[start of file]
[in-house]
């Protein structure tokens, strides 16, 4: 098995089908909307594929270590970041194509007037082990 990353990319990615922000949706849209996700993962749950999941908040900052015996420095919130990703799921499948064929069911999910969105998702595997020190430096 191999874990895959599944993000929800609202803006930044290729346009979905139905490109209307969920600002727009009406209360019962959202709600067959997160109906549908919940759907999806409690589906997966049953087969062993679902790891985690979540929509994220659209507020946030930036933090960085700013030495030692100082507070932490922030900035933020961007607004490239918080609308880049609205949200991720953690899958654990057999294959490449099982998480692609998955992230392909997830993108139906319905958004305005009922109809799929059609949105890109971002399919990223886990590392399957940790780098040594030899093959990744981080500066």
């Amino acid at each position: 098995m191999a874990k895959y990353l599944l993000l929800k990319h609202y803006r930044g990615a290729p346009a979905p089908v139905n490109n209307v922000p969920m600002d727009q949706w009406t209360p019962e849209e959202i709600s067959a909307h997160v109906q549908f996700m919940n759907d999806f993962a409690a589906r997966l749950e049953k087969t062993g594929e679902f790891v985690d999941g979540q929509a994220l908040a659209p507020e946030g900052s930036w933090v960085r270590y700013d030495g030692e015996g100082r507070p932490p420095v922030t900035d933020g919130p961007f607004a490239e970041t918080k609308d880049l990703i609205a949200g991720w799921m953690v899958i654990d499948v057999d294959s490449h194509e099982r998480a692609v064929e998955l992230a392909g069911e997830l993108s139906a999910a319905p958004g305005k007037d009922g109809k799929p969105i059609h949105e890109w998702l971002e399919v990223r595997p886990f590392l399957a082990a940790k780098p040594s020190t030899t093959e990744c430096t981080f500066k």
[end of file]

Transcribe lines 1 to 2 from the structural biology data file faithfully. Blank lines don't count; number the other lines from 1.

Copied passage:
[in-house]
């Protein structure tokens, strides 16, 4: 098995089908909307594929270590970041194509007037082990 990353990319990615922000949706849209996700993962749950999941908040900052015996420095919130990703799921499948064929069911999910969105998702595997020190430096 191999874990895959599944993000929800609202803006930044290729346009979905139905490109209307969920600002727009009406209360019962959202709600067959997160109906549908919940759907999806409690589906997966049953087969062993679902790891985690979540929509994220659209507020946030930036933090960085700013030495030692100082507070932490922030900035933020961007607004490239918080609308880049609205949200991720953690899958654990057999294959490449099982998480692609998955992230392909997830993108139906319905958004305005009922109809799929059609949105890109971002399919990223886990590392399957940790780098040594030899093959990744981080500066």